Convert that to 4 hours a day by train and my costs are on par with driving, but I gain two advantages, the total environmental impact is less and I gain 4 hours where I can do something with that time. I could use that time to deliver value for my Client. This means I can arrive slightly later and leave slightly earlier from the Client location. I miss a significant portion of rush hour as an added benefit. Further, I could split my time in the morning to spend one hour catching up on my own administration, such as emails, pay bills or whatever is pressing, and one hour delivering value for the Client. I then reverse it for the way back, finishing up Client work to tie the day off and then clear out any other admin that needs sorting. It gives you important time to prepare for your day and wind down from you day on the way back.
The same principle is applied for the second example of flying 1 hour by plane. The 1 hour is a misconception. There is the 30mins to 1 hour to get to the airport, park, further time to go through check-in — security checks and boarding before the one hour commences. The same once you have landed. The 1 hour suddenly becomes 3 hours. Adding one hour where you can do something for 4 hours as opposed to only 1 and losing 2 provides far greater value to you — but just as importantly, to your Client.
Considering your travel, the cost and how this will happen when negotiating with a Client is vital. Ensuring the cost of this travel is baked into your fee must happen.
Don’t feel guilty about it, if you genuinely believe that taking the train as opposed to other methods is going to work better for you and in turn your Client, then who is to argue? Remember, the Client believes you have the skills to deliver value for them, so make sure you can live up to that by making sure travel supports this promise, and not devalues it.
The above examples just consider travelling in the UK. What about travelling further? Perhaps there is a contract in another country, but to offer the real value you agree to, you need to spend weeks there at a time. At what stage of your personal life are you? Do you have a partner to consider? Do you have dependents — do you really want to be away from this family for prolonged periods of time?
A past Client was located near the south of Spain, it required me to be there most of the time for me to find the right people and deliver the value I agreed. The programme was to last around 12 months. The initial arrangement was to fly out Monday mornings, stay local to the Client during the weekdays and fly back Friday nights. Whilst novel to begin with, delivering optimum value was not going to be sustainable for the longer term. I couldn’t do anything with the travel time. It was split into short steps for each part of the travel that meant little productivity could be gained whilst travelling. I had agreed with my wife this routine was for the first month. If the contract worked out, changing the travel arrangements. This meant re-locating my family from their current location to be nearer to the contract. Travel became a commute instead of a multi-part journey that prevented productivity to be achieved.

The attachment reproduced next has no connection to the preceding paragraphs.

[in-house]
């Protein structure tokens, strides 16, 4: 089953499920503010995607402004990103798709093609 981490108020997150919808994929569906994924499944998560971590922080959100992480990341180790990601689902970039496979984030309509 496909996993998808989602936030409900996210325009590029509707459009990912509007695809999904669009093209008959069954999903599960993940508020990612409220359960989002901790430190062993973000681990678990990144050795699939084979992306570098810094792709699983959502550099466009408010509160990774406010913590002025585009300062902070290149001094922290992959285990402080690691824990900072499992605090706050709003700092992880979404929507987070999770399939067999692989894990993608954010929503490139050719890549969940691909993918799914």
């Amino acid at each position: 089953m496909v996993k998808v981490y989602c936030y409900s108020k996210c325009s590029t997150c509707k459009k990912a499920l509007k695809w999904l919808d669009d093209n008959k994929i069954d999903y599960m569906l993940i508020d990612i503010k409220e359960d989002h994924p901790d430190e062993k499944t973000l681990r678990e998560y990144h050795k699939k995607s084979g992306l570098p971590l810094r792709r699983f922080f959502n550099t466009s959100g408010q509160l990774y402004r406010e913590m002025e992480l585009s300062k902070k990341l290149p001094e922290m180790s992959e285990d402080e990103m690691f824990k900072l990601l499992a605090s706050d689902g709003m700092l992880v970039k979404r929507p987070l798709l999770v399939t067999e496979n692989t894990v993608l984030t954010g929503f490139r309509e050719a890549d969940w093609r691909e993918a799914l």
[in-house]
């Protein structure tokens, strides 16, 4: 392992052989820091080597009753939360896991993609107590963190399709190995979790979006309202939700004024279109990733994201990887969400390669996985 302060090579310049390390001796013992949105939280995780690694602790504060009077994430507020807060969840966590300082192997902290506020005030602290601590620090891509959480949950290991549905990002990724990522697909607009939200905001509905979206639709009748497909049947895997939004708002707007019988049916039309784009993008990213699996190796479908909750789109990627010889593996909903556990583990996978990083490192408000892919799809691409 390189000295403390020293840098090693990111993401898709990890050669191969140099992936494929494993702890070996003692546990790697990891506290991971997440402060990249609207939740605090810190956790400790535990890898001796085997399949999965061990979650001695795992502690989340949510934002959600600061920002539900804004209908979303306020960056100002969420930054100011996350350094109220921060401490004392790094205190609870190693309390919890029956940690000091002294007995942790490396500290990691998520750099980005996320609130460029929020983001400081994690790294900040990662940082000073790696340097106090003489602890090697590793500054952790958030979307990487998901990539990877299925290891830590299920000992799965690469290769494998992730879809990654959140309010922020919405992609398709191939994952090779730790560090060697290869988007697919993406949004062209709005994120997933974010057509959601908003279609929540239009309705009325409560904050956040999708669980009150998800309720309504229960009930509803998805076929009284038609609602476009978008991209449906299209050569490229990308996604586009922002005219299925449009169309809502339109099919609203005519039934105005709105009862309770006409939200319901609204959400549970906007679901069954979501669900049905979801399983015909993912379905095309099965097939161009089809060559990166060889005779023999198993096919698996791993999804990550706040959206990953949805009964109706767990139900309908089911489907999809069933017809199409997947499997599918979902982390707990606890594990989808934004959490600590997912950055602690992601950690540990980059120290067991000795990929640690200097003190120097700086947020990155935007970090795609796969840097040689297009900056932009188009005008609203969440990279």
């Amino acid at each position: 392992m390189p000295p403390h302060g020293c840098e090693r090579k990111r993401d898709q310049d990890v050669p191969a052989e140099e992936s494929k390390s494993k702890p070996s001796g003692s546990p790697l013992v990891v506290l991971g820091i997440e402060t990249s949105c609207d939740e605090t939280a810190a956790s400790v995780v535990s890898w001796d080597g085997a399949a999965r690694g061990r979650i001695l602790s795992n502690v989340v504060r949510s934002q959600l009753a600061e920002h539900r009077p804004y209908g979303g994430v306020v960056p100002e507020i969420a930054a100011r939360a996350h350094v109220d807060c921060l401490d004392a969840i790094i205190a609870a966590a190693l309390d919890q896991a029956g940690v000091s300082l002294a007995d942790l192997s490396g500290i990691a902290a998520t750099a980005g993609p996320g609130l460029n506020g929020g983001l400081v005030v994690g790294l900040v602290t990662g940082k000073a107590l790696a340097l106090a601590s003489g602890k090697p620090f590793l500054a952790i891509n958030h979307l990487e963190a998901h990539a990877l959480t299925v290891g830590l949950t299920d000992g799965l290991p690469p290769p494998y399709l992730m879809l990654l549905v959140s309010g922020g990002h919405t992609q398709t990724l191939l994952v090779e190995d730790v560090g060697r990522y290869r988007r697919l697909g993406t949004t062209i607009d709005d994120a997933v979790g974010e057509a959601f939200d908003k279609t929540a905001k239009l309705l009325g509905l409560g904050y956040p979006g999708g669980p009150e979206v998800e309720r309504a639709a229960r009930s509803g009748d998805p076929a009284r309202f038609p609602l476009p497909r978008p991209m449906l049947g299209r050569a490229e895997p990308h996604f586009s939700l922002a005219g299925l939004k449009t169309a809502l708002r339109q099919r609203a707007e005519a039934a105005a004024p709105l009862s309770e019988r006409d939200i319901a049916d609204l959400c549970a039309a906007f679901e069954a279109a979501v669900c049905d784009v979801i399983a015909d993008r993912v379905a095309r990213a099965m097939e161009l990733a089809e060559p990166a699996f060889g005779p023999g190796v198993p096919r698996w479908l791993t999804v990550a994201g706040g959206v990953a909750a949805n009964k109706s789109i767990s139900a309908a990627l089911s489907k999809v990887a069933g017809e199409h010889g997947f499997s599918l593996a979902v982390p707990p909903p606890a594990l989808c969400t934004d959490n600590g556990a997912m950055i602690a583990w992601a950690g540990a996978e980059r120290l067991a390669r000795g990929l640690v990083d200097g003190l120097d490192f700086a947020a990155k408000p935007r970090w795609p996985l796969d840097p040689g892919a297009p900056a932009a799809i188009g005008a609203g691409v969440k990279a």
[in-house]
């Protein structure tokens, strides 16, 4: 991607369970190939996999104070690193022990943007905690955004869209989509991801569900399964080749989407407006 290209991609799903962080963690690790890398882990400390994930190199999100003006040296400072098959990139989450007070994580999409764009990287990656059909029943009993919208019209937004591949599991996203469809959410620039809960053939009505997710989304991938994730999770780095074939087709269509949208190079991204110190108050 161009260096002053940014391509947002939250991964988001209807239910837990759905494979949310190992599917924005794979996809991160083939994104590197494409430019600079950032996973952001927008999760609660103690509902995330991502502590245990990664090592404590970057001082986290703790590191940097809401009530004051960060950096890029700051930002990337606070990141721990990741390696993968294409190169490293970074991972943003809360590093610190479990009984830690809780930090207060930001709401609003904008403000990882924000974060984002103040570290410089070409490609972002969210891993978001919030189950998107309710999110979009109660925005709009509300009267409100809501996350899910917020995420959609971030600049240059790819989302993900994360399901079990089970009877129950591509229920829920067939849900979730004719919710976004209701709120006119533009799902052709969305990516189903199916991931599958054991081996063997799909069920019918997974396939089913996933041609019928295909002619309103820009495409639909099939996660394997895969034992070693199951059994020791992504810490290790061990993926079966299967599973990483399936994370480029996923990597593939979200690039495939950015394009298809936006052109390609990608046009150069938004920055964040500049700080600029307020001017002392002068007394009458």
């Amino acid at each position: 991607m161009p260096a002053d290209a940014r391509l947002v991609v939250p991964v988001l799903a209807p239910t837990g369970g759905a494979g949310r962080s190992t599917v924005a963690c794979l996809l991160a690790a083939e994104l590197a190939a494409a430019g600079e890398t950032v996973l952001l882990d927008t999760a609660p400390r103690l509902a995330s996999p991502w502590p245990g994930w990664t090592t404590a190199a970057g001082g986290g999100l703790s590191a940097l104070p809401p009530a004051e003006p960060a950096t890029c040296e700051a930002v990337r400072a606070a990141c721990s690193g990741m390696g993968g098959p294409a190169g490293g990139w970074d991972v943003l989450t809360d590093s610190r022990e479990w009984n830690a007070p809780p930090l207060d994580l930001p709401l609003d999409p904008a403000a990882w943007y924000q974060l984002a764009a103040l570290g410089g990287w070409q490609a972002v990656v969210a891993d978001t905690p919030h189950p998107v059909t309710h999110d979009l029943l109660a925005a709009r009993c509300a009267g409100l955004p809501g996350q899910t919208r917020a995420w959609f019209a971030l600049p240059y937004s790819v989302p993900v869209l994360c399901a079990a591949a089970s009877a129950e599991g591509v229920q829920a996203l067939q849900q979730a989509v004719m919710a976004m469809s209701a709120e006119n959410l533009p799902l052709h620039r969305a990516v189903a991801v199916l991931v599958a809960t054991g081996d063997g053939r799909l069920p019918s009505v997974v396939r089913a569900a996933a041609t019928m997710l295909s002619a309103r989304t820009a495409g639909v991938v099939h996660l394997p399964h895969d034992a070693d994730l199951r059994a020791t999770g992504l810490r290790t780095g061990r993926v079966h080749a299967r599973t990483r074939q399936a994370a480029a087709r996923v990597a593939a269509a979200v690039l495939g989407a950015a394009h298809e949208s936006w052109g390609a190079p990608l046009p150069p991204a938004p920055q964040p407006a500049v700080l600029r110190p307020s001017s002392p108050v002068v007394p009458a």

A Client in North America meant travelling to their HQ on a frequent basis. It was a complete end to end digital transformation. To offer real value in the desired time-frames this cannot be done completely remotely. This is also not commutable. I had a choice; pass up on the work or work out arrangements that will work for myself and my family. I chose the latter because my wife and I worked out how to make it possible. Compromises had to be made by both of us, but it was possible. I would spend two weeks in North America and one week in the UK, on a constant rotation for the duration of the agreement. When it was the summer holidays, the family would stay with me in North America for extended periods of time.
Did it work out? Yes and No. I am a systems thinker, I have a curiosity in how organisations behave, how their processes work and why they have modelled themselves in the way they operate. To explore the same observations of organisational behaviour in other countries was a big appeal for me. I learnt a lot from it and I truly believe I provided a lot of value. I kept a top four consultancy in line and showed them how they could do their own job four times more efficiently. The money was good but any of that gain was consumed by the cost of arrangements to support the family whilst I was away. I was able to carry out a full 8 hours on the plane, my office for one day was the plane — and when I landed, there were still four working hours on that continent. I was working 12–14-hour days as my body constantly tried to adjust itself to the changing time zones. I was able to fly back overnight, having delivered value and then travelling whilst sleeping — it felt productive.
However, I was alienating myself from my home life, the arrangements at home to support my wife were not working and the travel arrangements were, over time, degrading my performance. After 11 months of a 2-year engagement, I resigned. The work/life balance was not right, and I didn’t want to make the Client, nor my family unhappy.
Why am I telling you this? Because I want to highlight the importance of what travel can do to adding value, both positively and negatively so that you have a more informed picture when deciding for yourself.